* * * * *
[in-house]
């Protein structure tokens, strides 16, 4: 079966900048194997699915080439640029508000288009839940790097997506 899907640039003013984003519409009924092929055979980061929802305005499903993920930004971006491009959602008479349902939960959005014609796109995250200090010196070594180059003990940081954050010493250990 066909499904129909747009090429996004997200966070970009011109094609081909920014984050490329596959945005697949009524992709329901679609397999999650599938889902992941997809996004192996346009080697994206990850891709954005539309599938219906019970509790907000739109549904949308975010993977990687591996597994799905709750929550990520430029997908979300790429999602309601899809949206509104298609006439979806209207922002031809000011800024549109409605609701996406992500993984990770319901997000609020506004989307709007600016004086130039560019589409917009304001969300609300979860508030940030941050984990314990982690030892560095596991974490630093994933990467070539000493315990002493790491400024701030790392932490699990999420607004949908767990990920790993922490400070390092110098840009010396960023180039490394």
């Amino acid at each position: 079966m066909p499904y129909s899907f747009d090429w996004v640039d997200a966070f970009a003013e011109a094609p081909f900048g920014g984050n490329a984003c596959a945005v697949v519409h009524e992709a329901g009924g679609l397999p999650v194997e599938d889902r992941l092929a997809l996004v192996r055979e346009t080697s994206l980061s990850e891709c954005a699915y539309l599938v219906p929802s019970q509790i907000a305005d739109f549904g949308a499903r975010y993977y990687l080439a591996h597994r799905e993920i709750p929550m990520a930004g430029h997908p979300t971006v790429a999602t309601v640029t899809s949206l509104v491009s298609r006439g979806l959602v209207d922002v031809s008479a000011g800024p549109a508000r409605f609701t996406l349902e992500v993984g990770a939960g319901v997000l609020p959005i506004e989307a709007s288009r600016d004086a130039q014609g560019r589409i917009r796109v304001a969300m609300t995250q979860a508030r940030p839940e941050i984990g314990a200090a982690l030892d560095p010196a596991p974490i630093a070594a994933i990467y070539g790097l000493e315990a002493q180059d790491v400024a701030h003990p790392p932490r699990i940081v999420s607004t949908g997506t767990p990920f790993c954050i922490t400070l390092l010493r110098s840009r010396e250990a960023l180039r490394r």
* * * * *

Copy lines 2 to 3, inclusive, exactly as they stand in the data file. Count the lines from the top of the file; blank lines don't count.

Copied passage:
């Protein structure tokens, strides 16, 4: 079966900048194997699915080439640029508000288009839940790097997506 899907640039003013984003519409009924092929055979980061929802305005499903993920930004971006491009959602008479349902939960959005014609796109995250200090010196070594180059003990940081954050010493250990 066909499904129909747009090429996004997200966070970009011109094609081909920014984050490329596959945005697949009524992709329901679609397999999650599938889902992941997809996004192996346009080697994206990850891709954005539309599938219906019970509790907000739109549904949308975010993977990687591996597994799905709750929550990520430029997908979300790429999602309601899809949206509104298609006439979806209207922002031809000011800024549109409605609701996406992500993984990770319901997000609020506004989307709007600016004086130039560019589409917009304001969300609300979860508030940030941050984990314990982690030892560095596991974490630093994933990467070539000493315990002493790491400024701030790392932490699990999420607004949908767990990920790993922490400070390092110098840009010396960023180039490394």
């Amino acid at each position: 079966m066909p499904y129909s899907f747009d090429w996004v640039d997200a966070f970009a003013e011109a094609p081909f900048g920014g984050n490329a984003c596959a945005v697949v519409h009524e992709a329901g009924g679609l397999p999650v194997e599938d889902r992941l092929a997809l996004v192996r055979e346009t080697s994206l980061s990850e891709c954005a699915y539309l599938v219906p929802s019970q509790i907000a305005d739109f549904g949308a499903r975010y993977y990687l080439a591996h597994r799905e993920i709750p929550m990520a930004g430029h997908p979300t971006v790429a999602t309601v640029t899809s949206l509104v491009s298609r006439g979806l959602v209207d922002v031809s008479a000011g800024p549109a508000r409605f609701t996406l349902e992500v993984g990770a939960g319901v997000l609020p959005i506004e989307a709007s288009r600016d004086a130039q014609g560019r589409i917009r796109v304001a969300m609300t995250q979860a508030r940030p839940e941050i984990g314990a200090a982690l030892d560095p010196a596991p974490i630093a070594a994933i990467y070539g790097l000493e315990a002493q180059d790491v400024a701030h003990p790392p932490r699990i940081v999420s607004t949908g997506t767990p990920f790993c954050i922490t400070l390092l010493r110098s840009r010396e250990a960023l180039r490394r």